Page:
I, Tonya

There’s that old saying: If you can’t beat ’em, take ’em out at the knees. Right?

The 1994 conspiracy on ice that was so bizarre it seemed like it had to be a prank is now detailed in a motion picture that on its surface also seems like it must be farcical.

But even with all the bewilderment brought about by the Nancy Kerrigan assault and the tongue-in-cheek manner in which this flick has been marketed I can tell you with every degree of certainty that it’s no joke.

“I, Tonya” is 100 percent dysfunctional fun, starting off by announcing that it is (snicker) “…based on irony-free, wildly contradictory, totally true interviews…” and progressing to show us those direct statements, along with flashbacks to flesh out this timeline of twisted events.

Addressing the camera and describing things as they remember them are, among others: Jeff Gillooley (Sebastian Stan), Tonya’s first love and ex-husband; Jeff’s doughy and expressionless buddy Shawn (Paul Walter Hauser), a self-proclaimed “international counter-terrorism agent and professional bodyguard” (snicker, snicker); LaVona Golden (Allison Janney), Tonya’s unfeeling, foul-mouthed, and chain-smoking mother; and the woman herself, Tonya Harding (Margot Robbie – genius!)

We’re walked through the most significant events and incidents, competitions and experiences that molded the Tonya Harding we all saw in the public eye in 1994; it’s an attempt to help us understand the how that led to the why.

The skating sequences put us right there on the ice, the sweeping camera work expressing the exhilaration as well as the pressure – from the crowds, from the judges, from Tonya’s mother – of fulfilling expectations and executing precision routines.

And let’s not forget that 90s fashion – err, “fashion.”  There’s the big, big hair; the mock turtleneck shirts; the Girbaud jeans (why the hell did we pay $90 for a pair of jeans?!?!). While laughable, seeing all of this again was nevertheless nostalgic.

It’s no secret that the incident – “the f*cking incident” – is the big draw here, but “I, Tonya” is so much more; it goes beyond the figure skating feud that headlined every news station and newsstand and introduces the woman behind the man who had a friend who knew a guy who willfully turned Olympic safety on its head with that infamous “whack” heard ’round the world.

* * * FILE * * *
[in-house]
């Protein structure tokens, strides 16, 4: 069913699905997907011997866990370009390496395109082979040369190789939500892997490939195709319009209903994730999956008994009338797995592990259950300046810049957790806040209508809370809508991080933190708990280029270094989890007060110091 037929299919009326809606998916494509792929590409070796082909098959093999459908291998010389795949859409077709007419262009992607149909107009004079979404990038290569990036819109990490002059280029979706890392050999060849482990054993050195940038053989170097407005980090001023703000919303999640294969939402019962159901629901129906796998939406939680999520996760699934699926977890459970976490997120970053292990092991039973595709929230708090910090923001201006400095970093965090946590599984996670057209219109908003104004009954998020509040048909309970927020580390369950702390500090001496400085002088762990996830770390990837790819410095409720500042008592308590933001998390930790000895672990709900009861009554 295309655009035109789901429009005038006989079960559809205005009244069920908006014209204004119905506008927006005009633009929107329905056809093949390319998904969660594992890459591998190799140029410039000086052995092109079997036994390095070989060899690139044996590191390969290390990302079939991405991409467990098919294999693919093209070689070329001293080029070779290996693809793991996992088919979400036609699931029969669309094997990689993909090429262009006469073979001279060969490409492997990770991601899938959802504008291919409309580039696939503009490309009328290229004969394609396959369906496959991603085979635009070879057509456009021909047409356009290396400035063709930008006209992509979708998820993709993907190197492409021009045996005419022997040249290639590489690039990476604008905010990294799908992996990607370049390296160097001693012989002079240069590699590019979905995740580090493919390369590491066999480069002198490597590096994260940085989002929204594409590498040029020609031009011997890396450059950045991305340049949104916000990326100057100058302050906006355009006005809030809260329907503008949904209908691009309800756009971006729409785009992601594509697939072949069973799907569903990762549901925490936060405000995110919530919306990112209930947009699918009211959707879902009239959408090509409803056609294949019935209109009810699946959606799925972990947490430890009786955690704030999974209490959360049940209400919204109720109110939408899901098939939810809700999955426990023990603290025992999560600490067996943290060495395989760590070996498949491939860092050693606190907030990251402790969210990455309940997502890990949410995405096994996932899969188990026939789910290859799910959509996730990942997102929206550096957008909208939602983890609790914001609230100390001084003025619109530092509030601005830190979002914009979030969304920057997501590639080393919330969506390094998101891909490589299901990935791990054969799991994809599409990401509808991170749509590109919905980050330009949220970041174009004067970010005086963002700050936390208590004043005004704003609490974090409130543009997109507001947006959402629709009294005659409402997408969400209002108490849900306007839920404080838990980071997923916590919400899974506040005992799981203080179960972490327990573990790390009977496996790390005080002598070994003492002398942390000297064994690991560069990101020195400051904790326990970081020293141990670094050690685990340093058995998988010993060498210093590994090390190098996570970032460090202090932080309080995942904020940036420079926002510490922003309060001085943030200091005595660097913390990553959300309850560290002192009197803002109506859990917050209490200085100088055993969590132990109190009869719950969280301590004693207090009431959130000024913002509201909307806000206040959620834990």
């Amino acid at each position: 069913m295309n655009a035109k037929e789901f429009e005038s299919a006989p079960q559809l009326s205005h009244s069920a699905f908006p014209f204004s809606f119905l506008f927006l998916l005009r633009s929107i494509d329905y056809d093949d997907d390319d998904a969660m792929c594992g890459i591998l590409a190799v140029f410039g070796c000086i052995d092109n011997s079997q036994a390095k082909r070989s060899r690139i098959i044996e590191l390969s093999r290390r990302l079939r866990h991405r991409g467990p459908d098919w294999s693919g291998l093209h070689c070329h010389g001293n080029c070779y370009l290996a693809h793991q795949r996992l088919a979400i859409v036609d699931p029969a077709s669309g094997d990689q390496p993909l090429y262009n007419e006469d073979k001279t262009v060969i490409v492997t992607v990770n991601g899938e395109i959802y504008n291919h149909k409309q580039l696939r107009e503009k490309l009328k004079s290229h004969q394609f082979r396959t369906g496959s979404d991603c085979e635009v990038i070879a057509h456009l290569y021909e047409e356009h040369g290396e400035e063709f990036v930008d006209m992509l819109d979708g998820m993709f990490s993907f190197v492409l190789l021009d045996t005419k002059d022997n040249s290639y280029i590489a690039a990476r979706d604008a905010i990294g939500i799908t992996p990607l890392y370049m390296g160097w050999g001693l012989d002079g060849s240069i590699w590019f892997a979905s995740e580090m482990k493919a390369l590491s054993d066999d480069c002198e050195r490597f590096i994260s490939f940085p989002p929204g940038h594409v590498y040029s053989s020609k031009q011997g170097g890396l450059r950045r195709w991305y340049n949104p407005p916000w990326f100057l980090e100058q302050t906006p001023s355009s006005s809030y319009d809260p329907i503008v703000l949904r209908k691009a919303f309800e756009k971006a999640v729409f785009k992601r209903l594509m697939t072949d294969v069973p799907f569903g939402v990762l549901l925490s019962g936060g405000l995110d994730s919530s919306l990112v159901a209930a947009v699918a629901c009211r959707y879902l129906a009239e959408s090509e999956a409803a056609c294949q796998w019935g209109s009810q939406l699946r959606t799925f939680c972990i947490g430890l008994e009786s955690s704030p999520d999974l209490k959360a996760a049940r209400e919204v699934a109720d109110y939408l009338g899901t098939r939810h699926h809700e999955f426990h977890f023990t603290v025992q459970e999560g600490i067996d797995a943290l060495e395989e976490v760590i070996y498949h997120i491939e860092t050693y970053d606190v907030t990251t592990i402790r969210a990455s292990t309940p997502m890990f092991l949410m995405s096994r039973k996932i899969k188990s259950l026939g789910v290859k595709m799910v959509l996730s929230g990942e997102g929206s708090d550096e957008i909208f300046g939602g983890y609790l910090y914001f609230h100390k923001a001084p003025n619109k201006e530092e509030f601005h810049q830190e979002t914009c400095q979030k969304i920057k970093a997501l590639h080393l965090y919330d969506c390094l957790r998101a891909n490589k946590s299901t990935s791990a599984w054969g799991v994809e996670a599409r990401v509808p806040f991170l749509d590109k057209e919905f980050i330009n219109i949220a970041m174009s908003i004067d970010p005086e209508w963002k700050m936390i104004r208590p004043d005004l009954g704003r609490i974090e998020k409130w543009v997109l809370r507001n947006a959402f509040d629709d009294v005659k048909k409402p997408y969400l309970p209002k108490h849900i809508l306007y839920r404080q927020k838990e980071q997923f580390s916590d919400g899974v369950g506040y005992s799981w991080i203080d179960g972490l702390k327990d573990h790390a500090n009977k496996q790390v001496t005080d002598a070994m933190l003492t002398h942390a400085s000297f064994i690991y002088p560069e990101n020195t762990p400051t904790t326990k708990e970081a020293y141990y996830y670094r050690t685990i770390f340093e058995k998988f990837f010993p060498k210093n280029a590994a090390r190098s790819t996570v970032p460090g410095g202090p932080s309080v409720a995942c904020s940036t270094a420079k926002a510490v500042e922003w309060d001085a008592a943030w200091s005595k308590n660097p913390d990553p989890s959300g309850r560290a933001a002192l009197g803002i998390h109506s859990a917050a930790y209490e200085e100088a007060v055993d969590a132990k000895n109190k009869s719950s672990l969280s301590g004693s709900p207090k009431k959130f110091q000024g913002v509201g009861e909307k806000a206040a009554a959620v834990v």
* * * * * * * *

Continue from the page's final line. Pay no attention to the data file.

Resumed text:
The movie exhibits a campy and spirited feel, with bits of humor and those out-of-the-ordinary instances of characters breaking through the fourth wall, helping to offset the heavy and jolting moments of verbal and emotional abuse that are so prevalent they almost require a mention in the cast list.

Be prepared for a litany of swearing. There’s so much, and I’m not sure if this was for real or simply a Hollywood embellishment to enhance the persona of “the girl from the wrong side of the tracks” that Harding clearly was suggested to possess.

Doesn’t matter. Robbie doesn’t miss a beat when slinging vulgarities, and Janney recites that sh*t like a f*ckin’ champ.

Never has the f-word sounded so poetic, complemented by Janney’s patented emphatic sighs and bothered gazes, during which her eyes are half-open yet still filled with overwhelming disapproval and condescension.

All of that accompanied by jaw-dropping blasphemy raises her character to next-level bitch status. She’s absolutely heartless yet so stealthily wicked that you are inexplicably fascinated and actually will beg for more.

It’s easy to see why Janney received an Oscar nod for this role (psst… she’s gonna win).

The playfulness with which “I, Tonya” is presented doesn’t take away from the gravity of the incident at its center but rather expresses the absurdity in its process and the disbelief that it ever was carried out “by two of the biggest boobs in a story populated solely by boobs.”

That it happened at all is a head scratcher, and I give credit to director Craig Gillespie for making this feel less like an episode of “20/20” and more of a quirky behind-the-scenes look at, well… how sh*t went down.

“I was loved for a minute. Then I was hated. It was like being abused all over again.”

“I, Tonya” is shocking and smart and sarcastic. It’s completely unfiltered and wholly entertaining. And I feel like this flick helps shed some light on the longing ambition of this skater who just wanted to make a name for herself.

It may not have been what she intended, but… mission accomplished.

You have just enjoyed the insights of Movie Addict Mel, a cinema dork and conversational writer. Follow her on Twitter @movieaddictmel, and “like” her Facebook page www.facebook.com/movieaddictmelYou also can email her at movieaddictmel@outlook.com.

The Post

“Congress shall make no law respecting an establishment of religion, or prohibiting the free exercise thereof; or abridging the freedom of speech, or of the press…”.

This (partial) amendment has been around for literally two hundred years.